Santiago de Compostela
Veterans’ Memorial and the Memorial to the Murdered Note. Retrieved 22/5/2015 from https://gigarch.wordpress.com/
Jews of Europe are known to manifest the concept of “trace
and erasing”. Eisenman used superimposition again in designing
Using trace as a basic in design does not merely his Cannaregio project in 1978. He superimposed several
attempt to create distinctive, unconventional architecture “sites”, namely, the site where the town’s square was
as much as it unveils the architect’s desire to draw the to be built, the Venice project that was supposed to be
audience’s attention to traces. These architects want built on the same site by Le Corbusier in 1965-1964,
visitors to realize, experience, and decipher the mysteries and one of his own projects, House II. The result was a
of traces. fragmented, transforming, and topologically complex
design that was executed by using “tracing” as a drawing
5.7 Superimposition of Layers method (Figure 8). As for the Long Beach project 1986,
According to Eisenman, the site is a locus of possibilities. Eisenman superimposed 6 maps of different scales that
It is his starting point when approaching any project. For emphasized the significant site conditions in the history

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Deconstructivism: Translation From Philosophy to Architecture

of the site in the past and in the future (Figure 9) (Balfour, to Mark Wigley, superimposition results in a “Series of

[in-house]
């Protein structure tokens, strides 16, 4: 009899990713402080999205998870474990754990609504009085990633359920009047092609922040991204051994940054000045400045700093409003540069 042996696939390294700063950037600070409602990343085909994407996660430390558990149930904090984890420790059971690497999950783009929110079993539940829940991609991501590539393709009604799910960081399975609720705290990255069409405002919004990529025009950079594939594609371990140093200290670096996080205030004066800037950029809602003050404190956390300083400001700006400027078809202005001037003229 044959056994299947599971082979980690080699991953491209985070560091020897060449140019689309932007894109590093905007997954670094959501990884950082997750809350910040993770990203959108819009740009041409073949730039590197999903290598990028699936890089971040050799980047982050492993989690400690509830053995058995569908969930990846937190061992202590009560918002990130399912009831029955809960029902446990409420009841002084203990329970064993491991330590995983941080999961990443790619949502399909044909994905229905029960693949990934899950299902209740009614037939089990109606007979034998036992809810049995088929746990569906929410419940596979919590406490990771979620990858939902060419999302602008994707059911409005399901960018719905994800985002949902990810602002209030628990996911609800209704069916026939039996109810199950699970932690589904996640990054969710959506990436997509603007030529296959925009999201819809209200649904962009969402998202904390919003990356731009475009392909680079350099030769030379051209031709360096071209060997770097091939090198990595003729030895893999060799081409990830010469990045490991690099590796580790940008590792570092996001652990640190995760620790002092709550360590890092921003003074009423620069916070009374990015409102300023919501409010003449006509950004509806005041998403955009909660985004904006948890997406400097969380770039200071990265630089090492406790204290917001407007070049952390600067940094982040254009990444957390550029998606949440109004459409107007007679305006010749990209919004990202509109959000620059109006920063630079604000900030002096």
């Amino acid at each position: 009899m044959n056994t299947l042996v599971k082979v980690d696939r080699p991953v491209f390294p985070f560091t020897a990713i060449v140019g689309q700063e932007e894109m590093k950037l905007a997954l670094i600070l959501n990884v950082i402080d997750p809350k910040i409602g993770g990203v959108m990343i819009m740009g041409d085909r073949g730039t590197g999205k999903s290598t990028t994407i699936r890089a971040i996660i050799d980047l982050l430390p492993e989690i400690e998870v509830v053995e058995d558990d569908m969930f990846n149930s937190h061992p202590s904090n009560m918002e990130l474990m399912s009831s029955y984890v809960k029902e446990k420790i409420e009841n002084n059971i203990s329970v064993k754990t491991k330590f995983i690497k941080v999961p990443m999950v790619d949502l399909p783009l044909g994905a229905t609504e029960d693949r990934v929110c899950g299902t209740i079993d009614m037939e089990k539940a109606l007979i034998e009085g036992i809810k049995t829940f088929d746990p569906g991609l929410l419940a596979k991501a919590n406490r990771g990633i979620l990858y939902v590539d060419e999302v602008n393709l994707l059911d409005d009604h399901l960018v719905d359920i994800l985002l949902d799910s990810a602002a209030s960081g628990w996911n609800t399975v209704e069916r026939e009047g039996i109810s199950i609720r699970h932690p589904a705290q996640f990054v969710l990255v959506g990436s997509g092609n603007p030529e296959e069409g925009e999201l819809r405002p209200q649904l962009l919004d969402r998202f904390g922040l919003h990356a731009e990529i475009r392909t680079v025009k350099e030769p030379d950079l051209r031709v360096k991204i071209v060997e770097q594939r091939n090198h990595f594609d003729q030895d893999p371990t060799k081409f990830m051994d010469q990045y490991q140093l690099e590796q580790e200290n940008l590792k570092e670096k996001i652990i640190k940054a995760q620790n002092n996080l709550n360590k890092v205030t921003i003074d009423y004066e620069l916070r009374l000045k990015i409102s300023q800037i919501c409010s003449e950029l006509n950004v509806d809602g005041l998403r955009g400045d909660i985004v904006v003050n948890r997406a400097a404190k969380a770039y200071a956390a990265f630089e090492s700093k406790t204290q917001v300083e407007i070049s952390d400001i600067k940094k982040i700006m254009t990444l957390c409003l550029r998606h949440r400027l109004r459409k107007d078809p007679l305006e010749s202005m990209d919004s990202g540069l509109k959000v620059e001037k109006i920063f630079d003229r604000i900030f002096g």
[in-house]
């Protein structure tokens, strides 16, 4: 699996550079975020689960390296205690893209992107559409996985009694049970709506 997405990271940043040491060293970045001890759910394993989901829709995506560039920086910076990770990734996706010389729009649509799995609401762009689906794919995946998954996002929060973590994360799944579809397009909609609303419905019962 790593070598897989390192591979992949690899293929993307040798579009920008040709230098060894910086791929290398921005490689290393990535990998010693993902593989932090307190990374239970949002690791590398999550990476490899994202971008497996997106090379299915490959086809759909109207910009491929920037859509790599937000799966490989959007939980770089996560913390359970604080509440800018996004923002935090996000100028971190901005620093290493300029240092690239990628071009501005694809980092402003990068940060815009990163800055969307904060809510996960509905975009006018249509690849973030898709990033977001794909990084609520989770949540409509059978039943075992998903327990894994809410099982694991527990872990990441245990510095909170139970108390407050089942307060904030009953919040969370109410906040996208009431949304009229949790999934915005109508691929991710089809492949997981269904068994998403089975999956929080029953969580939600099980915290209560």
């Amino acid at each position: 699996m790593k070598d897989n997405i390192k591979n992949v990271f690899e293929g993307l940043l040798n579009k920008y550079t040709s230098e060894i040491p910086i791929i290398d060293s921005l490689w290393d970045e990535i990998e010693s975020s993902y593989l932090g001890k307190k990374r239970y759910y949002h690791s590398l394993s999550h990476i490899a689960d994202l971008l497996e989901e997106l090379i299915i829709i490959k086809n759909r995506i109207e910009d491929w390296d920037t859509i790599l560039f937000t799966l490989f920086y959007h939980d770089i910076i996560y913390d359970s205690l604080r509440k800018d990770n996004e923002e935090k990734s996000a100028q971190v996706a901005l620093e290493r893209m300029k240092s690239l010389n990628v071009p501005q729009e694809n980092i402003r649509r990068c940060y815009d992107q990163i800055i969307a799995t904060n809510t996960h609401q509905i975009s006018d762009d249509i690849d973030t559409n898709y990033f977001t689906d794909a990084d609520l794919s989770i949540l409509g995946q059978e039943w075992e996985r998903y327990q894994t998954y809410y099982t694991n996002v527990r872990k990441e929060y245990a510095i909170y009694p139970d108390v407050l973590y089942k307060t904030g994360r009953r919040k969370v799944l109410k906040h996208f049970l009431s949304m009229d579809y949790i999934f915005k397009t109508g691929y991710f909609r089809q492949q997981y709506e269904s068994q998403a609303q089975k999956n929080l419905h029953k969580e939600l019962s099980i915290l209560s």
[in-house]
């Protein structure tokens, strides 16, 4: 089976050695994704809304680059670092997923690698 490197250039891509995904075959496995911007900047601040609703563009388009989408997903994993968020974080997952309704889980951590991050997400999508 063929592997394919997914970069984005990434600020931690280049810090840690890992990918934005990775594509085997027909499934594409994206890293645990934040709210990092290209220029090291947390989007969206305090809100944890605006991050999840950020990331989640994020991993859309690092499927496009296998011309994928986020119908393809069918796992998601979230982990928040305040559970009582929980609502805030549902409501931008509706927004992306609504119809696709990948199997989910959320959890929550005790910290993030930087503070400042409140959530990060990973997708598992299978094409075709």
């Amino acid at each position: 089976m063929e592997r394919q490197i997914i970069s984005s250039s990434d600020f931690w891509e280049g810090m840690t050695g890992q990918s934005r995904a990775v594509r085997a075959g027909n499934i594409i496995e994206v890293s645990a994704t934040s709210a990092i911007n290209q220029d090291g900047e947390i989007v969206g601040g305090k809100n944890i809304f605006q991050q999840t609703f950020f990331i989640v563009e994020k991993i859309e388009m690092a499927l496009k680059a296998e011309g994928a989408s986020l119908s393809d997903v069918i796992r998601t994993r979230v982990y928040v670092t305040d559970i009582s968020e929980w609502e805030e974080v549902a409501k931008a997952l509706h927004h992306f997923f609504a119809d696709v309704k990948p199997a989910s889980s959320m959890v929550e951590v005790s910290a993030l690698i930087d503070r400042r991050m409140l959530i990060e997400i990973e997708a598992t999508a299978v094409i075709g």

1994). ambiguous intersections between systems […] in which
the status of ideal forms and traditional composition
is challenged. Ideas of purity, perfection, and order,
become sources of impurity, imperfection, and disorder”
(Broadbent, 1991).

Figure 8
The Cannaregio Project (1978)
Note. Retrieved 22/5/2015 from http://www.archdaily.com

Figure 10
Parc de la Villette
Note. Retrieved 25/5/2015 from http://www.archdaily.com/

Figure 9 5.8 Différance

Long Beach, California 1986
Note. Retrieved 25/5/2015 from http://www.arc1.uniroma1.it Différance is another concept of deconstructivist
philosophy that was translated to architecture. Bernard
Not all the superimposition processes result from Tschumi approached most of his projects with the strategy
following traces. Superimposition sometimes results of différance. This concept is evident in the idea behind
from many fundamental elements that should be the “Parc de la Villette”’ design where he attempted to
considered. An example of such design is Parc de la find “an organizing structure that could exist independent